Family and friends gather in Boston to mourn NBA prospect Terrence Clarke

first_img FacebookTwitterLinkedInEmailnazarethman/iStock(BOSTON) — More than 100 people gathered at Davis Leadership Academy in Boston’s Dorchester neighborhood Friday night for a vigil honoring the memory of NBA prospect Terrence Clarke. The 19-year-old died Thursday in a car accident in Los Angeles, while preparing for the NBA draft.  The Dorchester community paid tribute at Clarke’s former middle school where the former University of Kentucky guard had played ball with many of the vigil’s attendees.His former teammate Julian Howell said Clarke’s impact was significant to everyone around him.“He was the hero to — you know — people older than him, people younger than him. Everybody he touched, he made a better person,” Howell said.Tanaysha Howell, the mother of one of Clarke’s former teammates, agreed.“He is remarkable. He’s tremendous. He is a glow,” she said.Clarke, a potential 2021 first-found draft pick, sustained fatal injuries when his car collided with another car making a left turn, the Los Angeles Police Department said in a statement.Copyright © 2021, ABC Audio. All rights reserved. Beau Lund Written bycenter_img April 24, 2021 /Sports News – National Family and friends gather in Boston to mourn NBA prospect Terrence Clarkelast_img read more

Cheffins’ New Strategic Framework

first_imgPhilip Woolner, Simon Gooderham and William King.Multi-disciplinary property and auctioneering business, Cheffins, has announced a new corporate framework to accelerate its growth; intensifying its focus on the estate agency, rural consultancy, commercial property and machinery sectors, ensuring that the firm retains its status as a key player within these spheres.After 192 years in operation, Cheffins’ new five year plan includes a number of major strategic choices around growth, profitability and efficiency and the firm has made changes to its management framework. William King remains as Chairman; Simon Gooderham and Philip Woolner are now joint Managing Partners, each concentrating on different areas of the business.Mark Peck is now head of the Residential Department; Jonathan Stiff leads the Rural Professional Department; Philip Woolner is continuing to lead the Commercial Property team; Bill Pepper is heading the Machinery Department whilst Jonathan Law continues in his role of head of Fine Art.William King, Chairman, Cheffins said, “No one could have predicted the year we saw in 2016. With a new prime minister, the Brexit vote and Trump’s election, to say that there are challenges ahead would be an understatement. However, Cheffins has always had the ability to face challenges head on, whatever the political or economic landscape.“The new strategic framework will allow us to continue to expand the business and to ensure we are in the position to adapt expeditiously to the challenges which will no doubt come our way.”New promotions throughout the firm include Ben De’Ath, Edward Barker and Christina Harris being promoted to Associate, whilst Ian Kitson is promoted to Departmental Director following their contributions to the firm in recent years.mlti-disciplinary property business auctioneering business Cheffins February 9, 2017The NegotiatorWhat’s your opinion? Cancel replyYou must be logged in to post a comment.Please note: This is a site for professional discussion. Comments will carry your full name and company.This site uses Akismet to reduce spam. Learn how your comment data is processed.Related articles BREAKING: Evictions paperwork must now include ‘breathing space’ scheme details30th April 2021 City dwellers most satisfied with where they live30th April 2021 Hong Kong remains most expensive city to rent with London in 4th place30th April 2021 Home » News » Agencies & People » Cheffins’ New Strategic Framework previous nextAgencies & PeopleCheffins’ New Strategic FrameworkThe Negotiator9th February 201701,163 Viewslast_img read more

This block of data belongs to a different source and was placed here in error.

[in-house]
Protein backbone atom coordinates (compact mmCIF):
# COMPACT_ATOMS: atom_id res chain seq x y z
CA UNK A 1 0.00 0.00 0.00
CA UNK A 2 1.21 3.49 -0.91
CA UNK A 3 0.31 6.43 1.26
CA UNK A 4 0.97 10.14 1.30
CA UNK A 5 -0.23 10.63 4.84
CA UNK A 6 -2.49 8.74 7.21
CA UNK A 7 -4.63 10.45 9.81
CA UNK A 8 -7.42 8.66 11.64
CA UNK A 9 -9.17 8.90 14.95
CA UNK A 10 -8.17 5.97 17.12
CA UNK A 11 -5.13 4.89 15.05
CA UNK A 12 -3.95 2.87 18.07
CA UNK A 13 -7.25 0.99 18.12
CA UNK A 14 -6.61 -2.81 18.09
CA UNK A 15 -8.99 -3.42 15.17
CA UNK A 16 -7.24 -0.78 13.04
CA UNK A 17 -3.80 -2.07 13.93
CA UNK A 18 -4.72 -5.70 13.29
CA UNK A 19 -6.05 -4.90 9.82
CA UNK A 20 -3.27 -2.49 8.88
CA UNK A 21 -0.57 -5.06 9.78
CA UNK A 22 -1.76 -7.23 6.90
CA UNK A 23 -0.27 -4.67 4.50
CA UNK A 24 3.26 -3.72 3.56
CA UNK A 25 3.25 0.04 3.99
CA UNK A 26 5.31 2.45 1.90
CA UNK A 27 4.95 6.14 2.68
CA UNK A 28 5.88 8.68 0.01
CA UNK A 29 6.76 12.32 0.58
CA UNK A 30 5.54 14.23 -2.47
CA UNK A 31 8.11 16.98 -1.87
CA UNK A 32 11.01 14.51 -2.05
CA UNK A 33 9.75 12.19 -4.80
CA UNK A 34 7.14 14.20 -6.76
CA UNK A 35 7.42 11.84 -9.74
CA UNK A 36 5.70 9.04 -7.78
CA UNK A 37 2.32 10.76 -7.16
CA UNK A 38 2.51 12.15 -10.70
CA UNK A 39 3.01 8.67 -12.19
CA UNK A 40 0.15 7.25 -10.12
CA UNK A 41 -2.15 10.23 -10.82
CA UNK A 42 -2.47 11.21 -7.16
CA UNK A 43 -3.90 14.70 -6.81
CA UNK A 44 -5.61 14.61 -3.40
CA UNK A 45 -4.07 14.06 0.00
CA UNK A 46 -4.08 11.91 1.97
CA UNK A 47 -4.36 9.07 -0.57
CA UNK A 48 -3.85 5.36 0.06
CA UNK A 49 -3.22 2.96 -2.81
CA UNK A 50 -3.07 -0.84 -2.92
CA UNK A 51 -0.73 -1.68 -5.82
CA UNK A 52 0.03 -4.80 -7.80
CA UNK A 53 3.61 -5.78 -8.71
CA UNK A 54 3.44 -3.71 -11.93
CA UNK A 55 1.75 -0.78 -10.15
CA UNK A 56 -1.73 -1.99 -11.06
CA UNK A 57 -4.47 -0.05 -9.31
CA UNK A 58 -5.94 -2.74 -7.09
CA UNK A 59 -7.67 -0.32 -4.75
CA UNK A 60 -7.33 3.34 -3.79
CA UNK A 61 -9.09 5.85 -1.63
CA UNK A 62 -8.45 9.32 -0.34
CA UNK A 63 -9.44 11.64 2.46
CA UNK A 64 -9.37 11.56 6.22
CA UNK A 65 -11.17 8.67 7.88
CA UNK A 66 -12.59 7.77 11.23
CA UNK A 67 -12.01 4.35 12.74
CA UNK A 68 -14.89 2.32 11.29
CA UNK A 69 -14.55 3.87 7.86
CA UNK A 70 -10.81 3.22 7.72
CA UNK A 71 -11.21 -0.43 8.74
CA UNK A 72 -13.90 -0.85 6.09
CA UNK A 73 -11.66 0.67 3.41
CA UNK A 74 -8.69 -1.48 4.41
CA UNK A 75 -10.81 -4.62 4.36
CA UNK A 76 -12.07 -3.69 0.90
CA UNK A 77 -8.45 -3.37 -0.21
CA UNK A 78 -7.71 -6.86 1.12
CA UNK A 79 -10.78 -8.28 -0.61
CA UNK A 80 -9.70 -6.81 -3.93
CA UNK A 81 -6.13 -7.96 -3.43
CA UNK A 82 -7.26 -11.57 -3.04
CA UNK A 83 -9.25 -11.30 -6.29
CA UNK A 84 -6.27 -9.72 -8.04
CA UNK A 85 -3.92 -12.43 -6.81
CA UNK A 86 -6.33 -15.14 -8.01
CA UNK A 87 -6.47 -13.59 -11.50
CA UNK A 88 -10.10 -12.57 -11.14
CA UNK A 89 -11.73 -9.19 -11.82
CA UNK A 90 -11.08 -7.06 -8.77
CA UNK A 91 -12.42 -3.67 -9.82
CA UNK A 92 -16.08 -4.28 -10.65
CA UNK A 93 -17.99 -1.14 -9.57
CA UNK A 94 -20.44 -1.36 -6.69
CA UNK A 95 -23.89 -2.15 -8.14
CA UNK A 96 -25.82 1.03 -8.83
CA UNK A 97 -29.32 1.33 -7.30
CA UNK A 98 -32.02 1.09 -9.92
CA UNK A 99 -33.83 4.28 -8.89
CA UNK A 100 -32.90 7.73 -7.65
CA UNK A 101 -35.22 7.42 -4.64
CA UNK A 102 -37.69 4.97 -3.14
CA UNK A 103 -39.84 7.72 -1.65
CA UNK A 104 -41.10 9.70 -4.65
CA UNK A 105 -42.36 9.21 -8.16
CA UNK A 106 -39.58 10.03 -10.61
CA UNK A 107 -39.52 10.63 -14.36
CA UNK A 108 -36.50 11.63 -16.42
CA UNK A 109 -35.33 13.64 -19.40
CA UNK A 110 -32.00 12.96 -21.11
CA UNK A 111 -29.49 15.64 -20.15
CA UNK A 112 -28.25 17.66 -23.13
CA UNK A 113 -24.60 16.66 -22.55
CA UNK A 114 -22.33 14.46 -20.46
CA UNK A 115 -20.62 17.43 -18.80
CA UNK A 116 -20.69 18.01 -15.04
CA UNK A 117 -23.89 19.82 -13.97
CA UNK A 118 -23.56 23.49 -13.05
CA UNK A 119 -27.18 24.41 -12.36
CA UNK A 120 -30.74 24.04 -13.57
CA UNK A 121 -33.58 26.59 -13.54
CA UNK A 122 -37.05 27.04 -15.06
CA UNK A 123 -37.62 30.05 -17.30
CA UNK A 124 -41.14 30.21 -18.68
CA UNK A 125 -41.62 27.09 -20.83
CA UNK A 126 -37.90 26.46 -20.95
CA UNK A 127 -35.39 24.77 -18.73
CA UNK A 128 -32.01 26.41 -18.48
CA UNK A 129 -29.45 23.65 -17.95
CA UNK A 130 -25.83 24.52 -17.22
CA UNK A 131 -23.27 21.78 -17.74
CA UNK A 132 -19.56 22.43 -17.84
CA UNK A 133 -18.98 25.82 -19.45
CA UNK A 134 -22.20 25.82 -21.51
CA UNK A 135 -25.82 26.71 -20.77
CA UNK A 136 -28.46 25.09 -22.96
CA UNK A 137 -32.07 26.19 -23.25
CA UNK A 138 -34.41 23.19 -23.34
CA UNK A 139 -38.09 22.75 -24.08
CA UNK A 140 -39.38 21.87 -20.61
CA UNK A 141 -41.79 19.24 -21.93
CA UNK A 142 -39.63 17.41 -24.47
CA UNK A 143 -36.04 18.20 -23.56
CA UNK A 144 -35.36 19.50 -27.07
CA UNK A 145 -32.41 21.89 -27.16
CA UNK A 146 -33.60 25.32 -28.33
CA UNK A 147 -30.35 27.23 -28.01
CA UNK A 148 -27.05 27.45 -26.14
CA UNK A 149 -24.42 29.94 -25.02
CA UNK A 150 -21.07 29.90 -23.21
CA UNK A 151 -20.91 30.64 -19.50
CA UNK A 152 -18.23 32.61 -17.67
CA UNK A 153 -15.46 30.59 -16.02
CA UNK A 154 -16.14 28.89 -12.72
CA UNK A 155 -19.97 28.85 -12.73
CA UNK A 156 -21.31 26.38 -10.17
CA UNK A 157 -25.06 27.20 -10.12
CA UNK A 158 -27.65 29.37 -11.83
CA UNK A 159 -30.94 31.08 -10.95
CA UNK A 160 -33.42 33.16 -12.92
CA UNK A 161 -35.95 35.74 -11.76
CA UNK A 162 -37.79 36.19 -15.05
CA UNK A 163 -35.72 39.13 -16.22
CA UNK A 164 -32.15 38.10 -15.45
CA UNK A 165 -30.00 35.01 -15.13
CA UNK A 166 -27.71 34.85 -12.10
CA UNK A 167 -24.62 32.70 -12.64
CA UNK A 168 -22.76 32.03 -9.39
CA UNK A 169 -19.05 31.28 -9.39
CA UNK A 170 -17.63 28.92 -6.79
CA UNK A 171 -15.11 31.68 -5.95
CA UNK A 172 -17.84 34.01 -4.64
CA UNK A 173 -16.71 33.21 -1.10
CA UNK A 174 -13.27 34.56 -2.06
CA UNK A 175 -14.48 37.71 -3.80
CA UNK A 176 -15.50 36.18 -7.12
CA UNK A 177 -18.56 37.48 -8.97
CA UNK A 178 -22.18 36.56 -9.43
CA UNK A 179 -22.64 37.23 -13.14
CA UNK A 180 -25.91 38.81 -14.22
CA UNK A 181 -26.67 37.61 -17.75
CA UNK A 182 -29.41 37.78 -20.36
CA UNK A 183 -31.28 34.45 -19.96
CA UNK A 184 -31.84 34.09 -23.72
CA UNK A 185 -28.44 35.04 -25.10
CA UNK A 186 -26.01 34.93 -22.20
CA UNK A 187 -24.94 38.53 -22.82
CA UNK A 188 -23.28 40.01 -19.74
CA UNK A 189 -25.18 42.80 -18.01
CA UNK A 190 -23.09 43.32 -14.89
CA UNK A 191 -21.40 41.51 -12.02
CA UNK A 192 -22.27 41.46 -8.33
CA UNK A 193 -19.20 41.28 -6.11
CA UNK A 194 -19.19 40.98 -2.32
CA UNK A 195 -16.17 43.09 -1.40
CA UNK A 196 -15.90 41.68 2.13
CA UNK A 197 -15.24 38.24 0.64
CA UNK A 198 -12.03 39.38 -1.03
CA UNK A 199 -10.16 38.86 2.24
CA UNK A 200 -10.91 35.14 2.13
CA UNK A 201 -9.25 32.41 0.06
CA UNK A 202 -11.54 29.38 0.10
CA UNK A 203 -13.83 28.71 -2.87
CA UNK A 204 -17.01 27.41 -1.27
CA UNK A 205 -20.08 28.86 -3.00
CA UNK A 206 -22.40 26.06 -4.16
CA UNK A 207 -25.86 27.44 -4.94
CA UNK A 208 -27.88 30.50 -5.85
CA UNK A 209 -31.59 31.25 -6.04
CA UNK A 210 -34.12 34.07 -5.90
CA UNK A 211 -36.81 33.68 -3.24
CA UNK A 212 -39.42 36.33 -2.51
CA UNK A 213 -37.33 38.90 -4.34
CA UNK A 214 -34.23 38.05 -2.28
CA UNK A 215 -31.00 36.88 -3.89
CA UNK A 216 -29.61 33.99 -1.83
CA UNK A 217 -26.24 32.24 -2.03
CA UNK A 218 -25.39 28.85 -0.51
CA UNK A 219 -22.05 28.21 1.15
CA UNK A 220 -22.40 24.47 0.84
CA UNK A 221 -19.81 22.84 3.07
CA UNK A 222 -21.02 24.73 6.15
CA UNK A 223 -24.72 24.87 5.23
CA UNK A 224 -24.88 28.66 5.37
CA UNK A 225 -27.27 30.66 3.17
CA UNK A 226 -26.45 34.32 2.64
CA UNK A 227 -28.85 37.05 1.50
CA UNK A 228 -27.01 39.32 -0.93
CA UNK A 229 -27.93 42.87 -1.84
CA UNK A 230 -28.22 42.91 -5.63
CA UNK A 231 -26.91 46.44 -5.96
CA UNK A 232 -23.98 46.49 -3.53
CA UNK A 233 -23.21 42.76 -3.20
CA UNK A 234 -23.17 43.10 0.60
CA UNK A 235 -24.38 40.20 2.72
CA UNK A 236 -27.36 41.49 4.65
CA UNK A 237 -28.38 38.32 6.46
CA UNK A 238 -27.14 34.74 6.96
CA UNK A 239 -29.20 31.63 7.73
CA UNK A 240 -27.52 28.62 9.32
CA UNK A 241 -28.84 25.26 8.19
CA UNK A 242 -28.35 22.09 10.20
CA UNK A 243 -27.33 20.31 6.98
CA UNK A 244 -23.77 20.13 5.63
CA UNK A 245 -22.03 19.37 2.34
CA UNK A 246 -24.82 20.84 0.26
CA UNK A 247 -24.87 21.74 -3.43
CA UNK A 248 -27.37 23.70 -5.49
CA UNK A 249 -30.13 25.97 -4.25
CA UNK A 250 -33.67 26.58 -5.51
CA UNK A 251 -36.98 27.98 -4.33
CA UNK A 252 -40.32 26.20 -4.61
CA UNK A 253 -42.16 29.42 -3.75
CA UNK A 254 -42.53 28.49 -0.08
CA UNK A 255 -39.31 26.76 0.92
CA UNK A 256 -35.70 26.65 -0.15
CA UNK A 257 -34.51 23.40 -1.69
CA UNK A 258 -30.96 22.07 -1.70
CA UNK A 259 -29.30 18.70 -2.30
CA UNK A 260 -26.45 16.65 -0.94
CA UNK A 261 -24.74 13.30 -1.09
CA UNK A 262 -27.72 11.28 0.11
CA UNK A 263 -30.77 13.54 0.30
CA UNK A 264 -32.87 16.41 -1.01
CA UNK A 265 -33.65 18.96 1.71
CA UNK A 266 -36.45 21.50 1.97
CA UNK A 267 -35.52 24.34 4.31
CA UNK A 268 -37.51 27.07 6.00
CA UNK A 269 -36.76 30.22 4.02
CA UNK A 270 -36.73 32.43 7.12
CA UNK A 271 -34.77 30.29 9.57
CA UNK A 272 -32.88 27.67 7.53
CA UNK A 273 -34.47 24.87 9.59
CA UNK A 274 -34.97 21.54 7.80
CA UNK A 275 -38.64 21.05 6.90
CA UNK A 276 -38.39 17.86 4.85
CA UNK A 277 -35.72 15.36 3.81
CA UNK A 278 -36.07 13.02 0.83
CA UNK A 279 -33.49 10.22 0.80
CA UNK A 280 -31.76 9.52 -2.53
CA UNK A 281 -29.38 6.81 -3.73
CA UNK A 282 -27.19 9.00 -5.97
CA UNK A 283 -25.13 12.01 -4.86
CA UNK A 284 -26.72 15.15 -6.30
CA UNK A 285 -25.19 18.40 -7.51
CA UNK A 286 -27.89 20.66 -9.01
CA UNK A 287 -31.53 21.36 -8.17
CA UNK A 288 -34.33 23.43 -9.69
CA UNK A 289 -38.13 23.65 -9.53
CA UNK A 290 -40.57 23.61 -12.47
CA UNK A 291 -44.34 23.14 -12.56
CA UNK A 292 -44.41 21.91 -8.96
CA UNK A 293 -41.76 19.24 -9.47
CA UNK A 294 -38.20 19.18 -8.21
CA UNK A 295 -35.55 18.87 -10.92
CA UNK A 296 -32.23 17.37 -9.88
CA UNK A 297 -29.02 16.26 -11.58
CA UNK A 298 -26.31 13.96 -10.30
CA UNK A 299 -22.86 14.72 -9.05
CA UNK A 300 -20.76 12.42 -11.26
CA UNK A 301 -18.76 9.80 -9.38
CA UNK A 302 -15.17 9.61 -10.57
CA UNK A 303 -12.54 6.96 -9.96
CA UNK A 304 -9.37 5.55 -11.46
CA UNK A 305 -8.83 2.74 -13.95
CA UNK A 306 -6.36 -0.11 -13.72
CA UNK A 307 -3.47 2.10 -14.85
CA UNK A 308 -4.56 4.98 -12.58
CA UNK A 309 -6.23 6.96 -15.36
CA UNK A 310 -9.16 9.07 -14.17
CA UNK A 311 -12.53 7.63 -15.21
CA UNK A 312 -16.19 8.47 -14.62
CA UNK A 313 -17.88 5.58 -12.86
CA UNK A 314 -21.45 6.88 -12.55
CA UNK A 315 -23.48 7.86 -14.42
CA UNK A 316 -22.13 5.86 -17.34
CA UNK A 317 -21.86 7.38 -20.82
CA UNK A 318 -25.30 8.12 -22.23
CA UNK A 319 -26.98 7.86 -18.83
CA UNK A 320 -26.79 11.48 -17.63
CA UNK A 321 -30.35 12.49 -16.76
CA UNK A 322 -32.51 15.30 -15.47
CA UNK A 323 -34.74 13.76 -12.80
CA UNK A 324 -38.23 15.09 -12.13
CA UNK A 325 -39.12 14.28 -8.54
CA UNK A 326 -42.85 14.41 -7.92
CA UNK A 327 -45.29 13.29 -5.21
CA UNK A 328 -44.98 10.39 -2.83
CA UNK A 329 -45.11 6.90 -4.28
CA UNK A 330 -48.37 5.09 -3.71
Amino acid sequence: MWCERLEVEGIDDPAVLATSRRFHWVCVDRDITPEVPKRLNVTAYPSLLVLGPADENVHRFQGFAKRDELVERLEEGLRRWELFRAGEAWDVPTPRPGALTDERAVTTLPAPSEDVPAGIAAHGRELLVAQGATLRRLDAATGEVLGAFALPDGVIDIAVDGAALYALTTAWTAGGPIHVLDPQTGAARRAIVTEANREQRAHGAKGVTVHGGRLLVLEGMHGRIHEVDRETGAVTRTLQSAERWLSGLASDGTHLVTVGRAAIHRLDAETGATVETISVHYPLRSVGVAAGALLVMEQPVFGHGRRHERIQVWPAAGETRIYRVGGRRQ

Employees Face Discipline over Facebook